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Connecticut College to host symposium on Islam Oct. 13-14

Connecticut College and the American Institute for Sri Lankan Studies will bring together religion, anthropology and history experts from across the country to discuss the impact of Sufism - an ascetic, mystical dimension of Islam - on other forms of Islam. The two-day symposium, "Sufism as a Mediating Force in South Asia," will take place on Thursday, Oct. 13, and Friday, Oct. 14. All events are free and open to the public and will take place in the Ernst Common Room of the college's Blaustein Humanities Center.

Event co-organizer Sufia Uddin, associate professor of religious studies at Connecticut College, said, "This symposium is a rare opportunity for students and members of our community to learn more about Islam and the connections it has with other religions from a group of pre-eminent scholars engaged in research and publications on Sufi Islam in South Asia."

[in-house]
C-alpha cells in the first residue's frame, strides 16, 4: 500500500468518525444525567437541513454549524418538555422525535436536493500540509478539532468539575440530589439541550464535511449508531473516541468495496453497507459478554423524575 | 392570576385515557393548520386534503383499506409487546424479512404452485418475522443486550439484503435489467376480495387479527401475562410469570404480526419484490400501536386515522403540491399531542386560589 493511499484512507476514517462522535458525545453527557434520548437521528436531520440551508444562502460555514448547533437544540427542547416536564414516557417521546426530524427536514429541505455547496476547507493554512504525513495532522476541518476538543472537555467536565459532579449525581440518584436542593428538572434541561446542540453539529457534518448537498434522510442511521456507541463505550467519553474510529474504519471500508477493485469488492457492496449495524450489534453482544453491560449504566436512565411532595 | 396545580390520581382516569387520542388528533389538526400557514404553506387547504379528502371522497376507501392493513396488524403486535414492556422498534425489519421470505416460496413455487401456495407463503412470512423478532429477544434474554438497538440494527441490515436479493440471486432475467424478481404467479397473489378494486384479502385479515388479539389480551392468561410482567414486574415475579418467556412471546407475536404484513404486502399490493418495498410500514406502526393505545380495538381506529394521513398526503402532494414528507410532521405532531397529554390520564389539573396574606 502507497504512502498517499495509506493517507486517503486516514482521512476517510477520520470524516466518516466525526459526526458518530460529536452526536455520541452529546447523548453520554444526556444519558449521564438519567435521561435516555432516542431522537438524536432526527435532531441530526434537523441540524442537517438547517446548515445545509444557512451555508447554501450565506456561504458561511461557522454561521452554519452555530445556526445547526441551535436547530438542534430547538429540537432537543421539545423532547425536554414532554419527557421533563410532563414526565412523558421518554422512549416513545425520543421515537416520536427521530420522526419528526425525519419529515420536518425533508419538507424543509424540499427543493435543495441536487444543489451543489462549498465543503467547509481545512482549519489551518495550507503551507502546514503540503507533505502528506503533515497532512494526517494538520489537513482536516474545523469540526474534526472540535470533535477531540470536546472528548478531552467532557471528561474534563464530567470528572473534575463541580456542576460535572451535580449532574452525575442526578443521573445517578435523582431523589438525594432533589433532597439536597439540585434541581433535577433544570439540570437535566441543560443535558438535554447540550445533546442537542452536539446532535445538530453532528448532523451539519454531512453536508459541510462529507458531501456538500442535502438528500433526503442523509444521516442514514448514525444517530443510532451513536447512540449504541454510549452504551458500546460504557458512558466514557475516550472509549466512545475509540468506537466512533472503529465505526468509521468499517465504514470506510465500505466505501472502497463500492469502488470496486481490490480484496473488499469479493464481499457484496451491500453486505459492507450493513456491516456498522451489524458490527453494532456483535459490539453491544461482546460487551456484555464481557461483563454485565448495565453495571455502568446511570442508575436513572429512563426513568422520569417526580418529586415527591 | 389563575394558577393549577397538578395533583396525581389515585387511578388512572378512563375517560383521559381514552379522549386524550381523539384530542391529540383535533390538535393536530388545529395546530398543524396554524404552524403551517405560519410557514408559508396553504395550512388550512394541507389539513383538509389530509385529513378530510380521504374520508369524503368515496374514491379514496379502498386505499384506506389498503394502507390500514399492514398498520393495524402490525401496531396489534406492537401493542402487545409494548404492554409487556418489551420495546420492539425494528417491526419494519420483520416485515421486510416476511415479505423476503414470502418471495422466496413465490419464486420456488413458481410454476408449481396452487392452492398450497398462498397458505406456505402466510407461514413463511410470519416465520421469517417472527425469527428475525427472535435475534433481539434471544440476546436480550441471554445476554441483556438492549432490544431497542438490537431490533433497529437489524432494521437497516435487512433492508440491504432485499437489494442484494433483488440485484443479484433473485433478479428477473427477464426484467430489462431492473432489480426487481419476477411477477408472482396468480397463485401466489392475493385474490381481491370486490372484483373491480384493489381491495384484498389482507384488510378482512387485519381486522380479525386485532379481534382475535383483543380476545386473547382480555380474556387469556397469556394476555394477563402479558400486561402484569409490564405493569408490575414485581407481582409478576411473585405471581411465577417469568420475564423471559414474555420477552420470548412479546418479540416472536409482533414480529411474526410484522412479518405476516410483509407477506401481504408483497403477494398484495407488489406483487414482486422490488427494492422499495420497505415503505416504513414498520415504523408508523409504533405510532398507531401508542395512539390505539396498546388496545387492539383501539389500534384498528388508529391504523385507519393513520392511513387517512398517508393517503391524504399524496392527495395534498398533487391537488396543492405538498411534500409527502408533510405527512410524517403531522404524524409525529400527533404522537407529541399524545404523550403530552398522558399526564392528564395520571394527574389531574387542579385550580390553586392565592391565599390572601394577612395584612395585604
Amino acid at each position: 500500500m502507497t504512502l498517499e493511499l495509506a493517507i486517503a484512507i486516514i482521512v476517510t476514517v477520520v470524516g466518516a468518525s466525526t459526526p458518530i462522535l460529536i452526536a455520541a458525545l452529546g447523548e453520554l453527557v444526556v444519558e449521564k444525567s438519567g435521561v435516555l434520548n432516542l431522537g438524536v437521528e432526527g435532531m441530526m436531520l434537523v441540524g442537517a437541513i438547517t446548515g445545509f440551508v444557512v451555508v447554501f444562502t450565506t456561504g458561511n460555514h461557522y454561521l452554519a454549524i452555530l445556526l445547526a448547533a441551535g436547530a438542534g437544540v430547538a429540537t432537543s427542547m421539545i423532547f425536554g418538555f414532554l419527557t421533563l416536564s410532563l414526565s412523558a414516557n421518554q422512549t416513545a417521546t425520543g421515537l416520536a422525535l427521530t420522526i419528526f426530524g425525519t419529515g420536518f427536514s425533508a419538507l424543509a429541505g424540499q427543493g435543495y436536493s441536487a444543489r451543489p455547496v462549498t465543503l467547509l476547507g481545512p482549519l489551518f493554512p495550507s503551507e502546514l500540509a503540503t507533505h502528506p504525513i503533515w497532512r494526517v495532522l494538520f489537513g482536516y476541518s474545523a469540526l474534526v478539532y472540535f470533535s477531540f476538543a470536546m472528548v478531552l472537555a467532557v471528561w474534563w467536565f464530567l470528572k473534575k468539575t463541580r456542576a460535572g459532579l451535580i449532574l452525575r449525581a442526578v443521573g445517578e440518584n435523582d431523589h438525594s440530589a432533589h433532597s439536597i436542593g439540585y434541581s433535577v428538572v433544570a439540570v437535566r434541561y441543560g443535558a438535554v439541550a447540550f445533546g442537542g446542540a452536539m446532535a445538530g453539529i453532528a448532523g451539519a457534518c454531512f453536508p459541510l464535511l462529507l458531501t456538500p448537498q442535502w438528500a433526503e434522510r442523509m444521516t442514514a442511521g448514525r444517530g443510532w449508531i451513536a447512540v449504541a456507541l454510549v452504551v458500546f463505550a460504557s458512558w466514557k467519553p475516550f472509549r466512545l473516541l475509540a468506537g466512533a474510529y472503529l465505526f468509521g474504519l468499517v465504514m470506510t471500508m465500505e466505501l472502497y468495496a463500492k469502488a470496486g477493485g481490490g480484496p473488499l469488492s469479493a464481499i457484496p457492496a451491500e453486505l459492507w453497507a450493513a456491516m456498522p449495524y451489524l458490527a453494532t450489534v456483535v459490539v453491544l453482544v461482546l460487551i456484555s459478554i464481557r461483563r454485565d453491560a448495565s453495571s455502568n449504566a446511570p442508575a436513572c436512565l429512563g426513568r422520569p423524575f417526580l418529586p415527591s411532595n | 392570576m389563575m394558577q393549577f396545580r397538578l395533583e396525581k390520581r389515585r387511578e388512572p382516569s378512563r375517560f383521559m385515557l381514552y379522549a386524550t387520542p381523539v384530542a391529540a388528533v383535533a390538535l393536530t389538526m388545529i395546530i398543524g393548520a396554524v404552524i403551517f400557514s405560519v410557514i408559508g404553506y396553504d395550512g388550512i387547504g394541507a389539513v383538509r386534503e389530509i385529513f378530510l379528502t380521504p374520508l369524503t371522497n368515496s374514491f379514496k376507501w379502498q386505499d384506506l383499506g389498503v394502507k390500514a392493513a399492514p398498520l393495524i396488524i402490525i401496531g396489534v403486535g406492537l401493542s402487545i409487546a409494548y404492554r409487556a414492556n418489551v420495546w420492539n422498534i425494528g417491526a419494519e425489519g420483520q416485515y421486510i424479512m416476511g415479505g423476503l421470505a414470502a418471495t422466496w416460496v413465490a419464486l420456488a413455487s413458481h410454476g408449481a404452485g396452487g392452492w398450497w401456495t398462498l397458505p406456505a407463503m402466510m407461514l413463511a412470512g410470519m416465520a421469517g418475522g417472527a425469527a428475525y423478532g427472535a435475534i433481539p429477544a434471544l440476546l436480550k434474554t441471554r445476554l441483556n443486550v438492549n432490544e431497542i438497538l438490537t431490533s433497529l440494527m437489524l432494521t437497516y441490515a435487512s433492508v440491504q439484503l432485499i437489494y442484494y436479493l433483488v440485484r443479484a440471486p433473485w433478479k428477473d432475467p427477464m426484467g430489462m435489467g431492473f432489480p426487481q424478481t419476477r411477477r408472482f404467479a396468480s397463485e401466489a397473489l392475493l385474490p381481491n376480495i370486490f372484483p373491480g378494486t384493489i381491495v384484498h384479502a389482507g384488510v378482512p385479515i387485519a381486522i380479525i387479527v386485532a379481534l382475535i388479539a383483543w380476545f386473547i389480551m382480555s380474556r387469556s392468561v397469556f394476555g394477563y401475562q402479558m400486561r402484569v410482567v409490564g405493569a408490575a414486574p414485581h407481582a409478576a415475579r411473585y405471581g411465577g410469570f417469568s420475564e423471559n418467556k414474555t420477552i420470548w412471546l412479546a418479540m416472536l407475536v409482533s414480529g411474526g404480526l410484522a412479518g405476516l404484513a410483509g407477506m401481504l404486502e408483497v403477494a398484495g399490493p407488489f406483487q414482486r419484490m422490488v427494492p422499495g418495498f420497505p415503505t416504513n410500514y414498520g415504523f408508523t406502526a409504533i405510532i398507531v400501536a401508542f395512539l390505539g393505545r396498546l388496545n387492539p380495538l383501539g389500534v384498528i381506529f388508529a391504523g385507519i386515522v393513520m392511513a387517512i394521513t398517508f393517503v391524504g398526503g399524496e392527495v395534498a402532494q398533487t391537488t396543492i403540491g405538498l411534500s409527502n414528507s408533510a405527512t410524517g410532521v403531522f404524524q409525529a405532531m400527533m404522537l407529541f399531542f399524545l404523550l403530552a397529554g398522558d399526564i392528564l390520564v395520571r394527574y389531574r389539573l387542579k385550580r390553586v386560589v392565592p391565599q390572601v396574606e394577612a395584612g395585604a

The scholars, Uddin said, are recognized for their contributions to areas including the study of religious boundary making, the history of Sufi Islam and contemporary practices.

Vasudha Narayanan, professor of religion at the University of Florida and past president of the American Academy of Religion, will deliver the plenary lecture on Thursday, Oct. 13, at 7 p.m. Charlie Hallisey, the Yehan Numata Senior Lecturer on Buddhist Literatures at Harvard University and president of the American Institute of Sri Lankan Studies, will give the opening remarks.

On Friday, Oct. 14, there will be two sessions in which scholars will cover both historical and contemporary perspectives of this topic. The morning panel (9 a.m. - noon) will explore the past in order to provide the necessary context for understanding the dynamic role of Sufism in contemporary South Asia. The afternoon panel (2 - 5 p.m.) will consist of ethnographic studies of Sufism and focus on themes such as the careers of individual charismatic figures who advocate a tolerant and liberal form of Islam; the role of Sufi shrines in providing a venue for interaction among Hindus, Buddhists, Muslims and Christians; and the role of Sufi teachings informing a global vision of liberal Islam that focuses more on practice than doctrine.

"Those interested in learning more about Islam and communal interaction in South Asia or globalization and Islam should come to this symposium," Uddin said.

Major funding for the symposium is provided by the Council of American Overseas Research Centers (CAORC) through a grant from the Carnegie Corporation of New York.

October 4, 2011

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